Presidents have lost control of events many times before. However, I can’t think of any other president who lost it this badly and didn’t even notice.

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The Kucinich Question

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Democratic Party

I want to say upfront that I’m happy there’s a Dennis Kucinich. I’m happy he’s in the Democratic Party. I’m happy he’s in the House of Representatives. I’d be happy if he ever got into the Senate. But he’s not a viable presidential candidate, and I am hugely skeptical he’d make a good president. I am skeptical not because he is a liberal, or a lefty, but for reasons specific to Dennis Kucinich, the individual.

Kos has a post up knocking Dennis Kucinich’s presidential bid, and I mostly agree with his reasons. Predictably the Kucinichistas are unhappy, and overreacting.

First comment: “So, the lefties in the “big tent” really can go hang, eh?” Kucinich’s “leftiness” isn’t the real issue. About a thousand comments later: “Do Liberals still have a place in this party or not?” Kucinich’s liberalness isn’t the issue, either.

And Kos didn’t suggest kicking him out of the party. (1) He’s just saying he’s not ever going to be president, which he isn’t; and (2) if he were to be president he would probably be bad at the job.

On the whole I agree with Kucinich’s ideas — not all of ’em, but many of ’em. But people can have good ideas and be bad presidents. (I have a lot of good ideas — I happen to think all of my ideas are good — and I will tell you frankly I’d make a terrible president. They’d probably ship me off to an asylum less than a week after the inauguration. Even so, I’d do a better job than Bush.)

Part of my aversion to Dennis Kucinich is that I remember him as mayor of Cleveland. The Kucinichistas will tell you that his unpopularity as mayor came about because he refused to sell city utilities to a commercial interest and defaulted on municipal bonds instead. Actually, it might be argued that was the only thing he did right.

The truth is, the screwups began as soon as he was sworn in. Yes, Kucinich was young and inexperienced, but he seems to have lacked an appreciation for these weaknesses. He brought with him a “management” team of personal friends and political supporters who were just as inexperienced as he was. To me, Kucinich’s management “style” as mayor bears an uncanny resemblance to Bush’s — what he lacked in skills and experience he made up for in arrogance and hubris. The team fired a lot of ineffective bureaucrats, but they also fired effective bureaucrats and replaced them with hacks. To make a long story short, Kucinich and his staff took over a city struggling to deliver basic services and made it even worse. By the time Kucinich had left office he had pissed off everyone in Cleveland.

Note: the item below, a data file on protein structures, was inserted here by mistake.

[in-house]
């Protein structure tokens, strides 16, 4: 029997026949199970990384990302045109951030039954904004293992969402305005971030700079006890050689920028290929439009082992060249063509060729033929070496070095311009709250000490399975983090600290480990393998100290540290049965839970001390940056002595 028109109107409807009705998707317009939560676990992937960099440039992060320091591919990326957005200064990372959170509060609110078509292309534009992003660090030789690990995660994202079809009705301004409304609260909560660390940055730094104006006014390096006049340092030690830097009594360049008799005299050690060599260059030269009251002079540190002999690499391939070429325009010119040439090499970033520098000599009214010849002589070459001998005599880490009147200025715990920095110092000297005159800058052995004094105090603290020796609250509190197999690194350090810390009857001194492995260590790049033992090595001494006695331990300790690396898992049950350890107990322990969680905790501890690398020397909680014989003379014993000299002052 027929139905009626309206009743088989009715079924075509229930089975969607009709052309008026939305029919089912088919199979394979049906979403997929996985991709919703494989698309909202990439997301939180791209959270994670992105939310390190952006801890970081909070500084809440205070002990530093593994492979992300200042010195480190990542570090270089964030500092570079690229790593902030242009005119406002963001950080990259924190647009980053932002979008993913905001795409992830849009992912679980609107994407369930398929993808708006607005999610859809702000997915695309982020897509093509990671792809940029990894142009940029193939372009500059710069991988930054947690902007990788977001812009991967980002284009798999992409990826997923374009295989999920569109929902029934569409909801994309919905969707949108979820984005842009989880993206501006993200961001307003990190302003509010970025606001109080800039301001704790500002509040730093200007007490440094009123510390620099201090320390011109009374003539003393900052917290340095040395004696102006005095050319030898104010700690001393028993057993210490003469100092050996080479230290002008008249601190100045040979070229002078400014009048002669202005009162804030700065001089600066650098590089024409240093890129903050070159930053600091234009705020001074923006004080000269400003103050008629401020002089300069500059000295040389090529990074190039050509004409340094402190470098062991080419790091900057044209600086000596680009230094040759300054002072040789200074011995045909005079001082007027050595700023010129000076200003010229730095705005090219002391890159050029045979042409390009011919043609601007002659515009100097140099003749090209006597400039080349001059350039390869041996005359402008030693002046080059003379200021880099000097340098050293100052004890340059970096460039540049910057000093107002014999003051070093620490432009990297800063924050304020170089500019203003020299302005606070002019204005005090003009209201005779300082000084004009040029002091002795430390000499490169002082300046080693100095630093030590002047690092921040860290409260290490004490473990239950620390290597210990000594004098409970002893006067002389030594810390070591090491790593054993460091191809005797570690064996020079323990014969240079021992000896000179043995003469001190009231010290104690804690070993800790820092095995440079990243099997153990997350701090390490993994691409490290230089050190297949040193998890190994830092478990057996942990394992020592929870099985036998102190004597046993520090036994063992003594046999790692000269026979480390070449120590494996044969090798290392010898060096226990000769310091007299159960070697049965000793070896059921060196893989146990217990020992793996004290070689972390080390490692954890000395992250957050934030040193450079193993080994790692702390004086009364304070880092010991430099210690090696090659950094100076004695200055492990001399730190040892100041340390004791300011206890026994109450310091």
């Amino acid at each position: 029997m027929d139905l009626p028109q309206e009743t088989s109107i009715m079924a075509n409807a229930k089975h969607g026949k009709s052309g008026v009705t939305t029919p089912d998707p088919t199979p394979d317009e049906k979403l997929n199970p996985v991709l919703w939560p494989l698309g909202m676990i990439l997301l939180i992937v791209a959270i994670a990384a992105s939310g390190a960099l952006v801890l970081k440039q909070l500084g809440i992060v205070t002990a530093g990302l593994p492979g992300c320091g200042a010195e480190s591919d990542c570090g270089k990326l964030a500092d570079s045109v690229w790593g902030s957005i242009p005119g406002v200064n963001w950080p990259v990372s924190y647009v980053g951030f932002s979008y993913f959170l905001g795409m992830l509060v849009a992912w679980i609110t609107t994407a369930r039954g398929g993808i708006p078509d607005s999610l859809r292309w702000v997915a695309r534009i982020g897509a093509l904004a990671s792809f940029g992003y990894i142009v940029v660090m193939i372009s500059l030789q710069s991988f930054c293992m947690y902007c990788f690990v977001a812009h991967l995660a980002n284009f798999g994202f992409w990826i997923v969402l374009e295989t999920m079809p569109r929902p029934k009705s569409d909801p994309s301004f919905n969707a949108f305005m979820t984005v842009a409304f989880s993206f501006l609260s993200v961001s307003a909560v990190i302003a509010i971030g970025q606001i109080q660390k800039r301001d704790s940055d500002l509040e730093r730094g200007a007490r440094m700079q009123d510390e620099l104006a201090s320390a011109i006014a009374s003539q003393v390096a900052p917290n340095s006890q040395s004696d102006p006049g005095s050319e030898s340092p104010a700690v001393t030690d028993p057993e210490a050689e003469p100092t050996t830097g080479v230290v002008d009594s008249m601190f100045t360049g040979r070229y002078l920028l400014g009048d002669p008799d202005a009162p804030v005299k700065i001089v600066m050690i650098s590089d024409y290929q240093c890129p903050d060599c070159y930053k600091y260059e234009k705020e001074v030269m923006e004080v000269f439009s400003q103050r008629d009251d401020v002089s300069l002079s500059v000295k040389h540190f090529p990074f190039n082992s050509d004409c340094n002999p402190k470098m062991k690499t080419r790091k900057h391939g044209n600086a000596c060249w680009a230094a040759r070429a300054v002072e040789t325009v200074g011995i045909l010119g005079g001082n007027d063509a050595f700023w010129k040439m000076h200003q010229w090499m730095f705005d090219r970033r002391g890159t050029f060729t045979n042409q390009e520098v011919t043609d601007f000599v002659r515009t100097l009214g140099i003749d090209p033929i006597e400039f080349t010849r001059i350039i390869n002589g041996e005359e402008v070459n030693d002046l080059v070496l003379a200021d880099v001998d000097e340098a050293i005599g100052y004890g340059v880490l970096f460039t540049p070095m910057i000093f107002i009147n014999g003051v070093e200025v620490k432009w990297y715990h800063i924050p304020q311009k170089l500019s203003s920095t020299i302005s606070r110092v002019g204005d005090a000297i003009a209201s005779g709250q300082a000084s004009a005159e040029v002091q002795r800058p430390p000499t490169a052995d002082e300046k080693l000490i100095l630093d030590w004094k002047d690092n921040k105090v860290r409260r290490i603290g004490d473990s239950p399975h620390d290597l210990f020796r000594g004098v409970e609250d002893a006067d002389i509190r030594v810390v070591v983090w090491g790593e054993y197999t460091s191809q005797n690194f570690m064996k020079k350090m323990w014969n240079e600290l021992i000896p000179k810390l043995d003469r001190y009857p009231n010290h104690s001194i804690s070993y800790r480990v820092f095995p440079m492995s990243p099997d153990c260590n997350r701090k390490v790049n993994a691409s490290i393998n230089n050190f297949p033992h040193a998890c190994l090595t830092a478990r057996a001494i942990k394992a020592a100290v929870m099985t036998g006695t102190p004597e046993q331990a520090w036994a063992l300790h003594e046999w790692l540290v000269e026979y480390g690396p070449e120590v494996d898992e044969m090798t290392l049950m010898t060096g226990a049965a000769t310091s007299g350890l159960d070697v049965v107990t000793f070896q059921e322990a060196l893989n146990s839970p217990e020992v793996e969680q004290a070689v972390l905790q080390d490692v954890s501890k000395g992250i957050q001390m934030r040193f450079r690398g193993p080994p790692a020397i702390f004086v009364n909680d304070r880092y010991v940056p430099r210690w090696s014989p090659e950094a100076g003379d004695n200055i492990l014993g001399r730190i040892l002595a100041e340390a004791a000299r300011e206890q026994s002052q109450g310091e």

Kucinich’s ideas were not the problem. The problem was a combination of his temperament, bad judgment, and a tendency to be autocratic, showing a lack of respect for the processes of government and management

Now, that was a long time ago, and it’s entirely possible he has learned from his mistakes. But before considering him for the Chief Executive position, I’d like to see a demonstration. If Cleveland won’t take him back as mayor, then give him a toothpaste factory to run to see if he can make a go of it. If after six months the toothpaste is rolling out of the factory on schedule and the middle management staff hasn’t resigned, then I’ll cross my concerns about his executive abilities off the list. Otherwise, no.

Kucinich’s “Department of Peace” idea suggests to me he still hasn’t figured out what government is for, however. Certainly, I’m all for peace. But I have a problem with establishing a government bureaucracy for “creating a paradigm shift in our culture for human development.” We all need to get it into our heads that the party in power shouldn’t be using the government to enforce its notions about morality and social development, whether I like those ideas or not. I don’t like it when the righties try to use government to manage the nation’s sexual behavior, for example.

This gets down some bedrock principles about why there is government at all. We need government to do things that we as individuals can’t do for ourselves (e.g., law enforcement; building interstate highways) or that the private sector probably wouldn’t do well because of conflicts of interest (e.g., meat inspection; security regulation). Righties want to privatize everything in sight. We lefties think this isn’t always a workable idea, and that in some circumstances government really does do a better job than the private sector. But just as there are some functions that shouldn’t go from public to private, there are also some functions that shouldn’t go from private to public. And creating social paradigm shifts is among the latter.

As near as I can tell, there isn’t any tangible thing Kucinich’s Department of Peace would do that some other branch of government — the State Department, the Justice Department, the Education Department — couldn’t do perfectly well if they were directed to do them. At one point in his proposal Kucinich actually says the Department of Peace would be a “counterbalance” to the Department of Defense. It’s as if he doesn’t grasp that, as President, he would be in a position to make changes within the Department of Defense. We need someone who will get inside the Pentagon and begin dismantling the military-industrial complex, not someone who thinks he can fight the military-industrial complex by setting up another bureaucracy outside the Pentagon.